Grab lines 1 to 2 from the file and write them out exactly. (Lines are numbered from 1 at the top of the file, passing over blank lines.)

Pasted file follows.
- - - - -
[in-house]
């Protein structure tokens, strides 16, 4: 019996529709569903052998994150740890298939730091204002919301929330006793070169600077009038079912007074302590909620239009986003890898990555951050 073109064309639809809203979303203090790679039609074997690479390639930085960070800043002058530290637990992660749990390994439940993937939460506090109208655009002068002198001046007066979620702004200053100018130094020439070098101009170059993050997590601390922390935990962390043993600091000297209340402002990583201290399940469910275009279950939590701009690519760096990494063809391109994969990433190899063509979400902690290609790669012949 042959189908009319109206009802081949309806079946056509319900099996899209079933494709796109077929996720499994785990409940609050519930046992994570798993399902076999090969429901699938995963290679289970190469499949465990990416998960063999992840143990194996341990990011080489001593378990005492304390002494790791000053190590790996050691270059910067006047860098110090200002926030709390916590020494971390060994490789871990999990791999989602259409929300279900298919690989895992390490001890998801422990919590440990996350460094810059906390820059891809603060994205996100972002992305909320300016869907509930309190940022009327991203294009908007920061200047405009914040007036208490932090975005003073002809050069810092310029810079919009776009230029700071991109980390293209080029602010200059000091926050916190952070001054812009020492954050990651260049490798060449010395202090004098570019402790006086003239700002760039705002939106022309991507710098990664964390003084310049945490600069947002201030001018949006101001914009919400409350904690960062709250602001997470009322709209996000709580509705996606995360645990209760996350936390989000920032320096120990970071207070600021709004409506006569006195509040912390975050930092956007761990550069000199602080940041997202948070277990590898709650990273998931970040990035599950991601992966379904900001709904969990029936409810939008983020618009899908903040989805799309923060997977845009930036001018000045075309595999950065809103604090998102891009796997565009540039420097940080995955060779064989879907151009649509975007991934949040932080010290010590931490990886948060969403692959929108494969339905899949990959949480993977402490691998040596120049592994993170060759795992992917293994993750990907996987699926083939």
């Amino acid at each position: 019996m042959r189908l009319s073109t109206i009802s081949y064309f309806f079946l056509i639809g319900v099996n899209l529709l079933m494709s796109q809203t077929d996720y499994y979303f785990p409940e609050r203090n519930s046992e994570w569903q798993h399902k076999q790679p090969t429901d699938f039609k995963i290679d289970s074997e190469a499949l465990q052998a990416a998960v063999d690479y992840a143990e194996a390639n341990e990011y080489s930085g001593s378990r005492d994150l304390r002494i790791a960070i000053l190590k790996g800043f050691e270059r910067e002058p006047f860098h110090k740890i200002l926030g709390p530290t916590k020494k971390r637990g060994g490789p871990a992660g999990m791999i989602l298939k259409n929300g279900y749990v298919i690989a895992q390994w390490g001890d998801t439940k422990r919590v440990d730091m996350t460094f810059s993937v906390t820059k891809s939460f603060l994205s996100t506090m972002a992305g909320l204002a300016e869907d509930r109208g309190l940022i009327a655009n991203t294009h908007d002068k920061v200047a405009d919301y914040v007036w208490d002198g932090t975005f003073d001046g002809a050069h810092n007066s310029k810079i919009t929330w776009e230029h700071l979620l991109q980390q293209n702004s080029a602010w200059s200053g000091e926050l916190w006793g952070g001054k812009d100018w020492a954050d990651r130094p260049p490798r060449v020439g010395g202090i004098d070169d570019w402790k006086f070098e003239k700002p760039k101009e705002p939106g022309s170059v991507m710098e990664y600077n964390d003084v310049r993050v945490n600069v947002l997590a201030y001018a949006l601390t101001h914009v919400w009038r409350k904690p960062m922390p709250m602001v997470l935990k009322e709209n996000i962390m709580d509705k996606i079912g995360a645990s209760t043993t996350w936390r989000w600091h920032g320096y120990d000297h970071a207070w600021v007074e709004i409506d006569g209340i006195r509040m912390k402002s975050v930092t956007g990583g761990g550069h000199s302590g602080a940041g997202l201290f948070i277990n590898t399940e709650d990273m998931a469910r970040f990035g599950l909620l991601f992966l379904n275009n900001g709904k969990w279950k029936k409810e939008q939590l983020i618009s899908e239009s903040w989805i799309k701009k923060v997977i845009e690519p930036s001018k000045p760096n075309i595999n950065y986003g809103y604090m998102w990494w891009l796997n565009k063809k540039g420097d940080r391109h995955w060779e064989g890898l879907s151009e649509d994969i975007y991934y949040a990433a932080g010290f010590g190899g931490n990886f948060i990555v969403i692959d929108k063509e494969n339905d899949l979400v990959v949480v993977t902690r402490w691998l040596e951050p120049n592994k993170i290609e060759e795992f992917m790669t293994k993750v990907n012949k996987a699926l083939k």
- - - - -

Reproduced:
[in-house]
């Protein structure tokens, strides 16, 4: 019996529709569903052998994150740890298939730091204002919301929330006793070169600077009038079912007074302590909620239009986003890898990555951050 073109064309639809809203979303203090790679039609074997690479390639930085960070800043002058530290637990992660749990390994439940993937939460506090109208655009002068002198001046007066979620702004200053100018130094020439070098101009170059993050997590601390922390935990962390043993600091000297209340402002990583201290399940469910275009279950939590701009690519760096990494063809391109994969990433190899063509979400902690290609790669012949 042959189908009319109206009802081949309806079946056509319900099996899209079933494709796109077929996720499994785990409940609050519930046992994570798993399902076999090969429901699938995963290679289970190469499949465990990416998960063999992840143990194996341990990011080489001593378990005492304390002494790791000053190590790996050691270059910067006047860098110090200002926030709390916590020494971390060994490789871990999990791999989602259409929300279900298919690989895992390490001890998801422990919590440990996350460094810059906390820059891809603060994205996100972002992305909320300016869907509930309190940022009327991203294009908007920061200047405009914040007036208490932090975005003073002809050069810092310029810079919009776009230029700071991109980390293209080029602010200059000091926050916190952070001054812009020492954050990651260049490798060449010395202090004098570019402790006086003239700002760039705002939106022309991507710098990664964390003084310049945490600069947002201030001018949006101001914009919400409350904690960062709250602001997470009322709209996000709580509705996606995360645990209760996350936390989000920032320096120990970071207070600021709004409506006569006195509040912390975050930092956007761990550069000199602080940041997202948070277990590898709650990273998931970040990035599950991601992966379904900001709904969990029936409810939008983020618009899908903040989805799309923060997977845009930036001018000045075309595999950065809103604090998102891009796997565009540039420097940080995955060779064989879907151009649509975007991934949040932080010290010590931490990886948060969403692959929108494969339905899949990959949480993977402490691998040596120049592994993170060759795992992917293994993750990907996987699926083939």